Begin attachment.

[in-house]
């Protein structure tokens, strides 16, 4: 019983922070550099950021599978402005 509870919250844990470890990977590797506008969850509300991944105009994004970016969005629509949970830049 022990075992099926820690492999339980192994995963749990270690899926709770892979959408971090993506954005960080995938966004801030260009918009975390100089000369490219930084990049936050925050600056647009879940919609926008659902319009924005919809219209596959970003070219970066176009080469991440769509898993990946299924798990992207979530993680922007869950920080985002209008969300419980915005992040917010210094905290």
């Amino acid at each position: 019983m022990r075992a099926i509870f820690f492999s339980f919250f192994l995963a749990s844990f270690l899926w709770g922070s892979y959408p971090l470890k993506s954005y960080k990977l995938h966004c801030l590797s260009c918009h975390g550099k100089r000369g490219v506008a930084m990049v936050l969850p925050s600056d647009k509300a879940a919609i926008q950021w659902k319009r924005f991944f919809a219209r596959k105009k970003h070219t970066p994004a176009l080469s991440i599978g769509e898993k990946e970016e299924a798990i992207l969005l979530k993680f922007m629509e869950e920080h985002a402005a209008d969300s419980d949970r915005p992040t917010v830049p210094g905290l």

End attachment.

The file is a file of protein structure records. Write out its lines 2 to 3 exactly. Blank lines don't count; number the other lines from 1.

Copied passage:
């Protein structure tokens, strides 16, 4: 019983922070550099950021599978402005 509870919250844990470890990977590797506008969850509300991944105009994004970016969005629509949970830049 022990075992099926820690492999339980192994995963749990270690899926709770892979959408971090993506954005960080995938966004801030260009918009975390100089000369490219930084990049936050925050600056647009879940919609926008659902319009924005919809219209596959970003070219970066176009080469991440769509898993990946299924798990992207979530993680922007869950920080985002209008969300419980915005992040917010210094905290």
């Amino acid at each position: 019983m022990r075992a099926i509870f820690f492999s339980f919250f192994l995963a749990s844990f270690l899926w709770g922070s892979y959408p971090l470890k993506s954005y960080k990977l995938h966004c801030l590797s260009c918009h975390g550099k100089r000369g490219v506008a930084m990049v936050l969850p925050s600056d647009k509300a879940a919609i926008q950021w659902k319009r924005f991944f919809a219209r596959k105009k970003h070219t970066p994004a176009l080469s991440i599978g769509e898993k990946e970016e299924a798990i992207l969005l979530k993680f922007m629509e869950e920080h985002a402005a209008d969300s419980d949970r915005p992040t917010v830049p210094g905290l």